In addition to making watercolor wood stains using my homegrown indigo I also made Maya blue paint. Maya blue is combing indigo pigment with a specific type of clay by heating it. The main reason it interests me is because by combining the indigo pigment with a clay, the clay shields the pigment and makes it much more lightfast and stable.
Above, sepiolite and my own homegrown indigo pigment extracted from dried indigo leaves.
I bought the sepiolite and used instructions from Natalie Stopka.
Here is the indigo and clay mixed together.
And here it is heating in a pan on the stove. You can see how it is darkening around the edges.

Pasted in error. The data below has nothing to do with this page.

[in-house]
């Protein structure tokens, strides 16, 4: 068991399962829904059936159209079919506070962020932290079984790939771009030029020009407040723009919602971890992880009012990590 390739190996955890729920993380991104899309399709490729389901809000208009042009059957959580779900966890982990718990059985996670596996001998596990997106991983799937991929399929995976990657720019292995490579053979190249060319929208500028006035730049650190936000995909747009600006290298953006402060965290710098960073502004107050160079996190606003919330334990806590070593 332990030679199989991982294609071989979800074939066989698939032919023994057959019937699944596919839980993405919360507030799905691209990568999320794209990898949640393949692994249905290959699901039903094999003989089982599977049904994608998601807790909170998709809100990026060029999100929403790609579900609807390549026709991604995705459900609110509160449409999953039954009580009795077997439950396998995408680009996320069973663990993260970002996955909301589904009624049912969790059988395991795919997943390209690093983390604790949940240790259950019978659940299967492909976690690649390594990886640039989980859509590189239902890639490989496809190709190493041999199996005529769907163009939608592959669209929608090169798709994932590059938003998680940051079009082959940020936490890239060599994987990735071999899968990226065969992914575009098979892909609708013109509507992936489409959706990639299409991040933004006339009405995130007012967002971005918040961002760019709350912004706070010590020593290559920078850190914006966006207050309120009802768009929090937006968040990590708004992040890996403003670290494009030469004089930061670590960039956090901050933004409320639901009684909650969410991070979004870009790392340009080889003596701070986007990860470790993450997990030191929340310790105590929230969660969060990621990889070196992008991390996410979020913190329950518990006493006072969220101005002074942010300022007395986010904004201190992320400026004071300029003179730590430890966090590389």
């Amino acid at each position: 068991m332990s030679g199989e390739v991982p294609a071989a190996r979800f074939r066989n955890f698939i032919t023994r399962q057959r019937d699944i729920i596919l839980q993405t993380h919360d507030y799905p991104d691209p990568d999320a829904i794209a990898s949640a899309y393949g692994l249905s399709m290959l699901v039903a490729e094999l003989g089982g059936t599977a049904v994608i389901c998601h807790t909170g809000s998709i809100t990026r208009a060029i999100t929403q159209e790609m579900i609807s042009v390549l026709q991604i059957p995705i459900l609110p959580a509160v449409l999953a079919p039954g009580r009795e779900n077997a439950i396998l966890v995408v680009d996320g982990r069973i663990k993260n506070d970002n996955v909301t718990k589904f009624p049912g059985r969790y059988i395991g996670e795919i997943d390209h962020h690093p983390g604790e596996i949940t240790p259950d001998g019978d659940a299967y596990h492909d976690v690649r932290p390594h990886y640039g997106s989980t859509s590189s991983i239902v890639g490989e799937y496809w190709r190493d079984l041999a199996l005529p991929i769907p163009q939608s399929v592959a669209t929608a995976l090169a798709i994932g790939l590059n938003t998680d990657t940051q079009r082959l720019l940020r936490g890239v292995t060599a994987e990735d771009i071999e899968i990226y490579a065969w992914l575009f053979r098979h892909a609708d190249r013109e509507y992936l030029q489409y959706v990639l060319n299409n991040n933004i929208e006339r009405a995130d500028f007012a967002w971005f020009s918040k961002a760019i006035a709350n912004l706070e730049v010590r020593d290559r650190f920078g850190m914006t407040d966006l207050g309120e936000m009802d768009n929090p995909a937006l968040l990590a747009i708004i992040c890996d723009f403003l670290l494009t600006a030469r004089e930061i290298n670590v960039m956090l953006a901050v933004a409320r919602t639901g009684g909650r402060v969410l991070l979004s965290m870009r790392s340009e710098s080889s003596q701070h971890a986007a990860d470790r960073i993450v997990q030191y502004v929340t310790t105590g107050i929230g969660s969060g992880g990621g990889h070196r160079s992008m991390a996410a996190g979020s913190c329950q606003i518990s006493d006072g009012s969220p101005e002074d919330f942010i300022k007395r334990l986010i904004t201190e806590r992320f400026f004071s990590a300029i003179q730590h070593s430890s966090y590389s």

Then after five minutes, it was all darkened and the color was no longer spotted and mottled. Almost done.
After cooling fully, I ground it down once again in the mortar and pestle and added 1 grams honey and 10 grams Acacia tree sap (gum arabic).
Above are two batches I made using different batches of indigo, showing both plain pigment watercolors and maya blue watercolors made from the same dry pigment. The second time I spent more time grinding down the clay before adding the indigo pigment and I think that made a cleaner maya blue. Then again, that was using the better more saturated indigo pigment to begin with so not sure.
All of these look gorgeous on wood, which of course is my end goal for them.
I've closed comments on this blog as I don't have time to check them and was getting slammed with spam comments. You can connect with me via instagram Amber_Dusick and I'm happy to answer questions there.